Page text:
Electroweak single-pion production off the nucleon: From threshold to high invariant masses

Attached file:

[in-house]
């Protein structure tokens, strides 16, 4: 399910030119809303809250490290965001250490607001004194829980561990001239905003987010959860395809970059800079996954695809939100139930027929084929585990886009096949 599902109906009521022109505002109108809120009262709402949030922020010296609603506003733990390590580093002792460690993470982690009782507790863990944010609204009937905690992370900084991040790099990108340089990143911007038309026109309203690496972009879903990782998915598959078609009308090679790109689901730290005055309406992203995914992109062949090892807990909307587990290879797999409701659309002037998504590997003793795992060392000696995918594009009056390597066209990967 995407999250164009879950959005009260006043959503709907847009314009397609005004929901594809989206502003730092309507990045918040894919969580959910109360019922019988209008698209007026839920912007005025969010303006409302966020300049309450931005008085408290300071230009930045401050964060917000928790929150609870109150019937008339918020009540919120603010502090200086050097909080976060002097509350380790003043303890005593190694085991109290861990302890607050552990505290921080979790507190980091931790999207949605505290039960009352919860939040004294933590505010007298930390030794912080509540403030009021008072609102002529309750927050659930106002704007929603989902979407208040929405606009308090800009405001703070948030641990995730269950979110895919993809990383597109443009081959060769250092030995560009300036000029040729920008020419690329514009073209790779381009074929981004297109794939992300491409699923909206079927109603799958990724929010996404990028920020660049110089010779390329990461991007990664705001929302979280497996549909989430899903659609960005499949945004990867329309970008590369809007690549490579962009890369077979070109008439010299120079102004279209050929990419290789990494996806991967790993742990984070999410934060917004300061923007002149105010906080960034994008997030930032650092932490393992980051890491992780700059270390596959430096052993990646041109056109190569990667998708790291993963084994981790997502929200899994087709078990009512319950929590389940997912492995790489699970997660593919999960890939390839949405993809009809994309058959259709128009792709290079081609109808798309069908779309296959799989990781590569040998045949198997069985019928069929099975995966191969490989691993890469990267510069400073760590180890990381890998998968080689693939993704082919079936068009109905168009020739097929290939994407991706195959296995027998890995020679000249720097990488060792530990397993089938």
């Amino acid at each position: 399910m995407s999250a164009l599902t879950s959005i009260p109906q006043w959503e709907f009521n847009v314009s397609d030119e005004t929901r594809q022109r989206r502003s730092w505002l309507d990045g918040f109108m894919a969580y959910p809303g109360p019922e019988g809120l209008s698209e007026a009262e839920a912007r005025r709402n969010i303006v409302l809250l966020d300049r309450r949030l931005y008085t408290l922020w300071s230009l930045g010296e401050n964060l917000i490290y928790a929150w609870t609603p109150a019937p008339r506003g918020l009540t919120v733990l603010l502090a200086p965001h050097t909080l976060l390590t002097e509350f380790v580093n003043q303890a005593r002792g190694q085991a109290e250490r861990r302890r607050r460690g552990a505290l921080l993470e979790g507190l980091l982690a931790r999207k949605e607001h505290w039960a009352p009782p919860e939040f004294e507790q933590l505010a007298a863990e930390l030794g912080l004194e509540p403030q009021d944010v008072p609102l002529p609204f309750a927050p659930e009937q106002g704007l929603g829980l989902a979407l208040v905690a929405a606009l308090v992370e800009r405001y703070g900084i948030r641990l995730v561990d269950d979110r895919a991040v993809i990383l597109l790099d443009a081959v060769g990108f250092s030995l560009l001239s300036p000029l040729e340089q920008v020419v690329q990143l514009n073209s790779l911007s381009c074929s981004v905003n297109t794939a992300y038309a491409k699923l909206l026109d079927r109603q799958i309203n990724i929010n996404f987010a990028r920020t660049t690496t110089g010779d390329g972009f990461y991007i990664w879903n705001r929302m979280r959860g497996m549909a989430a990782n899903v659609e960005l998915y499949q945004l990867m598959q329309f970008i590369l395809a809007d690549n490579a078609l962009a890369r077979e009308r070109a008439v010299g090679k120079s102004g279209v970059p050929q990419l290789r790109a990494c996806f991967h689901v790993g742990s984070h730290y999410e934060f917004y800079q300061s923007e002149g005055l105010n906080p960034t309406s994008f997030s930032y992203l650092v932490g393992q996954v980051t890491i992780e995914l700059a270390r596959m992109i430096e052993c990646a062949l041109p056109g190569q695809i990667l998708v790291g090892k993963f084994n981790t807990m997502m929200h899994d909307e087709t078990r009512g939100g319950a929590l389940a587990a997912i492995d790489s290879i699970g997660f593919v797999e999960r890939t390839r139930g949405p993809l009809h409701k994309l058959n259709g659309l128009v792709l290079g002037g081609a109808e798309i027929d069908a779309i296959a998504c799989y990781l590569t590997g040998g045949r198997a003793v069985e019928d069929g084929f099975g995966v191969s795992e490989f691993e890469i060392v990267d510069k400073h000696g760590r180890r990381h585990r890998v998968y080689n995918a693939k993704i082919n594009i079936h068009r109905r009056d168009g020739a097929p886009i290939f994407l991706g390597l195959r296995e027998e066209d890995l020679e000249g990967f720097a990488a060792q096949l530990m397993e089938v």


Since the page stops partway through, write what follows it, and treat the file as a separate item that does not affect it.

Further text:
AbstractNeutrino-induced single-pion production (SPP) provides an important contribution to neutrino-nucleus interactions, ranging from intermediate to high energies. There exists a good number of low-energy models in the literature to describe the neutrino production of pions in the region around the Delta resonance. Those models consider only lowest-order interaction terms and, therefore, fail in the high-energy region (pion-nucleon invariant masses, W≳2 GeV). Our goal is to develop a model for electroweak SPP off the nucleon, which is applicable to the entire energy range of interest for present and future accelerator-based neutrino-oscillation experiments. We start with the low-energy model of [E. Hernández, J. Nieves, and M. Valverde, Phys. Rev. D 76, 033005 (2007).PRVDAQ1550-799810.1103/PhysRevD.76.033005], which includes resonant contributions and background terms derived from the pion-nucleon Lagrangian of chiral-perturbation theory [S. Scherer and M. R. Schindler, A Primer for Chiral Perturbation Theory (Springer, Berlin, 2012), p. 1.]. Then, from the background contributions, we build a high-energy model using a Regge approach. The low- and high-energy models are combined, in a phenomenological way, into a hybrid model. The hybrid model is identical to the low-energy model in the low-W region, but, for W>2 GeV, it implements the desired high-energy behavior dictated by Regge theory. We have tested the high-energy model by comparing with one-pion production data from electron and neutrino reactions. The hybrid model is compared with electron-proton scattering data, with neutrino SPP data and with the predictions of the NuWro Monte Carlo event generator. Our model is able to provide satisfactory predictions of the electroweak one-pion production cross section from pion threshold to high W. Further investigation and more data are needed to better understand the mechanisms playing a role in the electroweak SPP process in the high-W region, in particular, those involving the axial current contributions.